Cable Takes Back Seat in Soft Upfront Market

Jun 6, 2005  •  Post A Comment

When the cable networks finally started their upfront deal-making process last week their initial bids for high-single-digit price increases succumbed to the soft-to-moderate marketplace that media buyers had predicted. Consequently, increases in the range of just 2 percent to 5 percent are being anticipated.

Cable this year once again made a big play to be the catalyst of the upfront ad sales market by making presentations ahead of the broadcast networks and offering attractive pricing. But for the first time in years, media buyers made cable wait, instead inking deals with ABC and most other broadcast networks first.

“That was really surprising to me,” said Lee Westerfield, managing director and senior research analyst for Harris Nesvid.

“Cable was trying to do the right thing,” said Bill Abbott, senior VP of advertising sales for Hallmark Channel, which didn’t participate in the earlier cable network pitches. “They were trying to get prices at high-single-digit increases, but their offers weren’t resonating.”

“What you are dealing with is a marketplace with not a whole lot of momentum,” said Rino Scanzoni, chief investment officer of Mediaedge:cia.

For the past several years cable networks have been looking to move up the food chain, stealing some of the broadcast networks’ thunder by increasingly doing deals before the broadcast network upfront presentations were completed. But this season the market seems to have reverted back to the old days, when the powerful and expensive broadcast networks did their deals first, media buying executives said.

Here’s why it happened: By comparison, Mr. Abbott said, price hikes at the broadcast networks-which some buyers perceive as more valuable real estate-were lower than the proposed cable increases. ABC, for example, set its price hikes at 4 percent to 6 percent. Cable wanted more but was willing to compromise if agencies would consent to spend more money overall on their networks. “Unless [an advertiser’s expenditure] was way, way up, you weren’t going to be able to do deals,” Mr. Abbott said.

Two weeks ago, when ABC and the other networks were making deals in the market, NBC made a strategic decision to sit on the sidelines. As a result, last week NBC found itself in the unusual upfront position of selling its wares against cable networks and syndication programmers.

As the industry leader in cost-per-thousand-viewer price in adults 18 to 49, NBC will be hard-pressed to get much of an increase, media buying executives said. Pricing for NBC this year versus last year could be flat to up perhaps 1 percent or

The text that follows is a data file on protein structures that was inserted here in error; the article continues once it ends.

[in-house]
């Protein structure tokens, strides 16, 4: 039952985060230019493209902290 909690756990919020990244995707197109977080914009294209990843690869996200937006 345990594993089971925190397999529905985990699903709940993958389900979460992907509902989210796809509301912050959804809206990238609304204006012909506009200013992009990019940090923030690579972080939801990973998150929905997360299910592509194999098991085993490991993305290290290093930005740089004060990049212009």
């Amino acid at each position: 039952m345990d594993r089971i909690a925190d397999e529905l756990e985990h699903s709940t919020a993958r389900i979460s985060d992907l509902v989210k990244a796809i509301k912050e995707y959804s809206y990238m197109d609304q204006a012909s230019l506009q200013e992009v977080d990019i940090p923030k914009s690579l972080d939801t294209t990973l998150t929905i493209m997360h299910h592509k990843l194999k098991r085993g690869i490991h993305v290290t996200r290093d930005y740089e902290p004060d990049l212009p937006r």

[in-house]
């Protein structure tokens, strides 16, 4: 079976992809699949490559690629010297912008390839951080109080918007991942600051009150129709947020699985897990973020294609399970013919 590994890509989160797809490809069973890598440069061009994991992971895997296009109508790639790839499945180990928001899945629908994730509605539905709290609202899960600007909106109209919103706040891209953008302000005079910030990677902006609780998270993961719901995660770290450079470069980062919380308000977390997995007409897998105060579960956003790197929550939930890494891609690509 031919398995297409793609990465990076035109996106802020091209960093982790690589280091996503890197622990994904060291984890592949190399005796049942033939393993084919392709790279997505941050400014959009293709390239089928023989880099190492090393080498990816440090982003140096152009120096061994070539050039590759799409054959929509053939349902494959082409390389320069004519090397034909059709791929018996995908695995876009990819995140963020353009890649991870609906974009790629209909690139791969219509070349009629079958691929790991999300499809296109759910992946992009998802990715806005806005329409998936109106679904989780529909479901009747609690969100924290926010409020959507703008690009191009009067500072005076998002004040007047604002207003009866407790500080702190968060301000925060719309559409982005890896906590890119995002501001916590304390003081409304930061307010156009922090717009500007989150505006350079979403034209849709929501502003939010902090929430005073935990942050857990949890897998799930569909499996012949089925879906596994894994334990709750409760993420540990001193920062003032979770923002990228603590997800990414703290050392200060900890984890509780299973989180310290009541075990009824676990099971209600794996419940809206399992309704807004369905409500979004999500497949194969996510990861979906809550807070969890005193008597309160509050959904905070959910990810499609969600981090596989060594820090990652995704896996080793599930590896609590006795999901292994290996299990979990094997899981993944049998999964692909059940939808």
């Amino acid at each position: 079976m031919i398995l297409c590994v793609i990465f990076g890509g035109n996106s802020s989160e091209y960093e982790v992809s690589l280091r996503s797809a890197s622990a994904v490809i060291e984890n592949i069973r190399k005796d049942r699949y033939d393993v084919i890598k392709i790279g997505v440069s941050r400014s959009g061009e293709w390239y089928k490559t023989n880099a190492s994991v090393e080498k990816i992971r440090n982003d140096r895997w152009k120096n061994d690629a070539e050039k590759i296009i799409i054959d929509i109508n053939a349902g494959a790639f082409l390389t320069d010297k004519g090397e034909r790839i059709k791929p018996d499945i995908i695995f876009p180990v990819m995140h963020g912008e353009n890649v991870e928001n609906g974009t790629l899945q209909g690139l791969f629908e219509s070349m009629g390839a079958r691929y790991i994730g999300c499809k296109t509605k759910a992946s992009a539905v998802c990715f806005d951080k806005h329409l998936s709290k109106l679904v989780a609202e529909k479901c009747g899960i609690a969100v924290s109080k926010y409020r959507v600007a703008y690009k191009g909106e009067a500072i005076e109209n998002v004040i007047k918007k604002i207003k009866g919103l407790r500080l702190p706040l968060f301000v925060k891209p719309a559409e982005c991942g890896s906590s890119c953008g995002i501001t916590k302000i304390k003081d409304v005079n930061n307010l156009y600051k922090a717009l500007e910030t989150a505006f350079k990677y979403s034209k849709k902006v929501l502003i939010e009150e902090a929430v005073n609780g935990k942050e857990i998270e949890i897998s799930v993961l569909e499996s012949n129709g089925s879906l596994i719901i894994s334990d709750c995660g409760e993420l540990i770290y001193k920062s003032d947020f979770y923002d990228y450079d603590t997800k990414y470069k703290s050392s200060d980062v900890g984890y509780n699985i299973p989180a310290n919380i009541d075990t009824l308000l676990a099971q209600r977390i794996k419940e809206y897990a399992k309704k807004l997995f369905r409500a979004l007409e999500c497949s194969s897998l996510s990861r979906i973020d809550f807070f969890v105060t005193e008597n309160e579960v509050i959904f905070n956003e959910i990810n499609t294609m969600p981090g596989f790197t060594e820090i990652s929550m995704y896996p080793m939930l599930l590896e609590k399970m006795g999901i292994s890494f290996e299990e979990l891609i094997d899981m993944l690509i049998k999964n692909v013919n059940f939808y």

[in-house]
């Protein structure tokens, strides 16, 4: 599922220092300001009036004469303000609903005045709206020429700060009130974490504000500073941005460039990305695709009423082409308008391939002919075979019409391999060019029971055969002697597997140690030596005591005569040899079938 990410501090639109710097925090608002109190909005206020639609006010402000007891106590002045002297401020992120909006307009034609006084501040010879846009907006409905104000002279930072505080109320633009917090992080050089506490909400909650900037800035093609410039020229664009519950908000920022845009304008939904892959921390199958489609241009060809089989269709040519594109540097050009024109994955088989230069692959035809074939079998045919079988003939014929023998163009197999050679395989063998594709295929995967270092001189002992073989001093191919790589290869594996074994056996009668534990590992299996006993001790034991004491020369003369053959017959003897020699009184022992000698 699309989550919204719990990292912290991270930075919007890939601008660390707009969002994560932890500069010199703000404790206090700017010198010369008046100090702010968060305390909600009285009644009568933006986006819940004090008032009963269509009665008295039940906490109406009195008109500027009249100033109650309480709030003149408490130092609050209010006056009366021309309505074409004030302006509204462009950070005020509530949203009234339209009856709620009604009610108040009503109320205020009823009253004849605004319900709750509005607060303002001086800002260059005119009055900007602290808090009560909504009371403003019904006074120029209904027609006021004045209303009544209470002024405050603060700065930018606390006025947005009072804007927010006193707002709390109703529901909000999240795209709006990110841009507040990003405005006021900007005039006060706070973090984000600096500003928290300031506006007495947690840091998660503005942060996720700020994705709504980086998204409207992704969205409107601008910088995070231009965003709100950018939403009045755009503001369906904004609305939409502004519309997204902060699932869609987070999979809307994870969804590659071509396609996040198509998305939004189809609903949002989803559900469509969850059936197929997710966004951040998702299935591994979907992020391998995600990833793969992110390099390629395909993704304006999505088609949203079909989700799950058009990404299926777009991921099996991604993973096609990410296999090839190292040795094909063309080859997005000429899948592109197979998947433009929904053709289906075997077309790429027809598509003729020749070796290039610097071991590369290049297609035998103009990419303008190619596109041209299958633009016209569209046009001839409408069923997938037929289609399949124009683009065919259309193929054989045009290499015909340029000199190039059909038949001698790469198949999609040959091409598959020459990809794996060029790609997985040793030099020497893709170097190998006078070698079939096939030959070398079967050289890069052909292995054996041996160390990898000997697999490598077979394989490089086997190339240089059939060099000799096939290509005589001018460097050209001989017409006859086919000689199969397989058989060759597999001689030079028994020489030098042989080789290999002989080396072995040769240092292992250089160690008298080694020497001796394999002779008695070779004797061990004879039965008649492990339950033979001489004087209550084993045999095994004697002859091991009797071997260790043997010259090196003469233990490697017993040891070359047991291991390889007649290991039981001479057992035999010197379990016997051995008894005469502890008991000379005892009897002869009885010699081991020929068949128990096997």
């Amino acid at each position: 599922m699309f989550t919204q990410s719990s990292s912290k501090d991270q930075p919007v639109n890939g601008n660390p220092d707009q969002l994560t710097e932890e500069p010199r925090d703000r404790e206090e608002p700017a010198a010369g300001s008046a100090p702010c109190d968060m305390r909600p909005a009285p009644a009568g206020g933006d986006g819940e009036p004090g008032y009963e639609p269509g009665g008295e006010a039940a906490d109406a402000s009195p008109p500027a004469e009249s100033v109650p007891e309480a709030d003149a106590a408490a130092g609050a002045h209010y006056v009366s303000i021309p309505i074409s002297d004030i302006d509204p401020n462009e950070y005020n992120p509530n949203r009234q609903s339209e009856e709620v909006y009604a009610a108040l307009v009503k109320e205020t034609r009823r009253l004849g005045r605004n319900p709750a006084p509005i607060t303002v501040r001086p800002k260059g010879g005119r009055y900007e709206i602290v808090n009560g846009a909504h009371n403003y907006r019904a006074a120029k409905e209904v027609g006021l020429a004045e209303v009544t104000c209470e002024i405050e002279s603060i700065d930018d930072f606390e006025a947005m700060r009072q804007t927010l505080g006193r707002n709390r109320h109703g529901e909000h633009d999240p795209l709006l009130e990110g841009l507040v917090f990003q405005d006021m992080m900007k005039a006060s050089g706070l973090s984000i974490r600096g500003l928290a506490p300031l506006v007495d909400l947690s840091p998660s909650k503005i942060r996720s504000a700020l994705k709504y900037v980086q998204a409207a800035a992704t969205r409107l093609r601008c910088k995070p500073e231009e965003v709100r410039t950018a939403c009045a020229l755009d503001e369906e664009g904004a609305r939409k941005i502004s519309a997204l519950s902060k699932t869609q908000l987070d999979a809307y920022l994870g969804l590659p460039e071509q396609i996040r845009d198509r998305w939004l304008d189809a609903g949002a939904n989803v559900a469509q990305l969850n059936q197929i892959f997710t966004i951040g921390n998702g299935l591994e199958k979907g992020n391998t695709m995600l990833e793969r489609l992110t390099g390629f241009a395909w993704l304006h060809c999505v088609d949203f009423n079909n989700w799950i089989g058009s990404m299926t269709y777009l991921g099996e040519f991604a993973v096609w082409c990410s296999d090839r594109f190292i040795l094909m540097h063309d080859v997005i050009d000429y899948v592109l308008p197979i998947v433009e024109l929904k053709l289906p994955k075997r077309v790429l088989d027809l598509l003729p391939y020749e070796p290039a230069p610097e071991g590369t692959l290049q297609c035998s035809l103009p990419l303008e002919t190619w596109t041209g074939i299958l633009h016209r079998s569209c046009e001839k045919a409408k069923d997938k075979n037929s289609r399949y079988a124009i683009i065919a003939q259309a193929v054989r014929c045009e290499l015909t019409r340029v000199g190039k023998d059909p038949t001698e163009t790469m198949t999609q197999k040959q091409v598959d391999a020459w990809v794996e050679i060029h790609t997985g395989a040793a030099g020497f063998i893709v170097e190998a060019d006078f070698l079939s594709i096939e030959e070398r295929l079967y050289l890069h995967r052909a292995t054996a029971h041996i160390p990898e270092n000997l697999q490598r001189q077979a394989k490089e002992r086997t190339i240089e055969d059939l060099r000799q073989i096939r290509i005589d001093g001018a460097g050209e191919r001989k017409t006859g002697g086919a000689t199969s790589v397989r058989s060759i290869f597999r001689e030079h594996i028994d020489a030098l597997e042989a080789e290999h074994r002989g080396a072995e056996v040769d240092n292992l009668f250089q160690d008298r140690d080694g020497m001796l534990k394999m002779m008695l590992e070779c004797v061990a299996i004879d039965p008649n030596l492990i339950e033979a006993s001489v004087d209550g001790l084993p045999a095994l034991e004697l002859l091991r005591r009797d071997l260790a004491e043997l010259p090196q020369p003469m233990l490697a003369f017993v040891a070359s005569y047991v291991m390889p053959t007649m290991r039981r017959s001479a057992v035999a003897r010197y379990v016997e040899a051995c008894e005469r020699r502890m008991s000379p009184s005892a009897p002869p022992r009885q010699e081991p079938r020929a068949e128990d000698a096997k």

2 percent.

NBC’s main goal is to maintain network program prices, which is always a prime concern for television advertising sellers. That could be difficult because some media buying executives are saying they’ll now push for NBC to drop its program CPMs slightly.

Some media executives speculate that NBC’s game plan might be to use its cable assets to help build advertising revenues across all of its television businesses. NBC Universal’s USA Network, Sci Fi Channel, Bravo, MSNBC and CNBC could be packaged attractively with NBC.

Other executives doubt that NBC Universal’s package selling will happen this year. “They are not set up to coordinate with each other,” Mr. Scanzoni said. “NBC is still done separately for the most part,” he added, noting that while NBC can be sold with cable siblings CNBC and MSNBC, it is not sold with USA Network and Sci Fi Channel.

To maintain overall upfront CPMs, NBC Universal would need to cut pricing somewhere-from the NBC Network itself or at USA Network/Sci Fi Channel. That is why selling cable and broadcast together doesn’t work, industry TV sellers and buyers said. Cable has its own market dynamics-including lower-rated shows and lower costs to advertisers. That is why media buyers expect cable and broadcast to continue to be sold separately. “Old habits seem to die hard,” said Harris Nesvid’s Mr. Westerfield.

Broadcast networks are enjoying a taste of the good old days during this upfront advertising process because broadcast television debuted a number of popular new shows last season, including ABC’s “Desperate Housewives,” “Lost” and “Grey’s Anatomy.” That gave broadcast networks an overall rare seasonal increase-albeit a small one of 0.9 percent-in adults 18 to 49 rating points. Typically broadcast networks have seen a 3 percent to 5 percent annual rating decrease in 18 to 49 rating points.

“Broadcast had good year in a lot of people’s eyes because of a few shows,” Mr. Abbott said. “But they were still relatively flat, while cable was up again.”

Now that ABC has moderately pushed upfront selling, the market looks to be slowing down somewhat. Cable is looking at 2 percent to 5 percent program price increases; the same is expected for syndication.

The real question on media buyers’ minds is how much money is in the marketplace. Media agency executives don’t know whether cable will move much beyond its $6.2 billion upfront revenue mark of a year ago. Similarly, when the market is completed, broadcast networks might not move much beyond their overall $9.1 billion upfront take of a year ago.